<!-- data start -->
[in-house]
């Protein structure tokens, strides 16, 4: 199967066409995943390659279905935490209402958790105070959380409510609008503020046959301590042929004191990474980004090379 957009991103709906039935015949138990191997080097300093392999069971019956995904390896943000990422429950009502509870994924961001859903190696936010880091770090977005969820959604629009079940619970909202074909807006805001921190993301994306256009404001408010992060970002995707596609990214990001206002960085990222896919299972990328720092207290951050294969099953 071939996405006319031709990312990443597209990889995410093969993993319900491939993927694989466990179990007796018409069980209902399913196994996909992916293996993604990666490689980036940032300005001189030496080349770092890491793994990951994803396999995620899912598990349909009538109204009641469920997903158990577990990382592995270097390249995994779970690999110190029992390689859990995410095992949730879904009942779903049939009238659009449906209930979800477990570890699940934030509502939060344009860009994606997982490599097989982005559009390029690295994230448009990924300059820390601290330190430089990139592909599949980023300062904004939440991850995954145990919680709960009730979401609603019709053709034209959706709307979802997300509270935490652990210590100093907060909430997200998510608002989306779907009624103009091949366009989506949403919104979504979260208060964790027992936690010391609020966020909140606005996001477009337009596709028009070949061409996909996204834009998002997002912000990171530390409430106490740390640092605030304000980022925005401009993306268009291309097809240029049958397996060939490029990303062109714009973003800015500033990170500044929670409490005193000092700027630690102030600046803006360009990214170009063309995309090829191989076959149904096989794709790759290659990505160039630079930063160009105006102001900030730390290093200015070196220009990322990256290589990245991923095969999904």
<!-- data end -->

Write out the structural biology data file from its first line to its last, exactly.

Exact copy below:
[in-house]
């Protein structure tokens, strides 16, 4: 199967066409995943390659279905935490209402958790105070959380409510609008503020046959301590042929004191990474980004090379 957009991103709906039935015949138990191997080097300093392999069971019956995904390896943000990422429950009502509870994924961001859903190696936010880091770090977005969820959604629009079940619970909202074909807006805001921190993301994306256009404001408010992060970002995707596609990214990001206002960085990222896919299972990328720092207290951050294969099953 071939996405006319031709990312990443597209990889995410093969993993319900491939993927694989466990179990007796018409069980209902399913196994996909992916293996993604990666490689980036940032300005001189030496080349770092890491793994990951994803396999995620899912598990349909009538109204009641469920997903158990577990990382592995270097390249995994779970690999110190029992390689859990995410095992949730879904009942779903049939009238659009449906209930979800477990570890699940934030509502939060344009860009994606997982490599097989982005559009390029690295994230448009990924300059820390601290330190430089990139592909599949980023300062904004939440991850995954145990919680709960009730979401609603019709053709034209959706709307979802997300509270935490652990210590100093907060909430997200998510608002989306779907009624103009091949366009989506949403919104979504979260208060964790027992936690010391609020966020909140606005996001477009337009596709028009070949061409996909996204834009998002997002912000990171530390409430106490740390640092605030304000980022925005401009993306268009291309097809240029049958397996060939490029990303062109714009973003800015500033990170500044929670409490005193000092700027630690102030600046803006360009990214170009063309995309090829191989076959149904096989794709790759290659990505160039630079930063160009105006102001900030730390290093200015070196220009990322990256290589990245991923095969999904």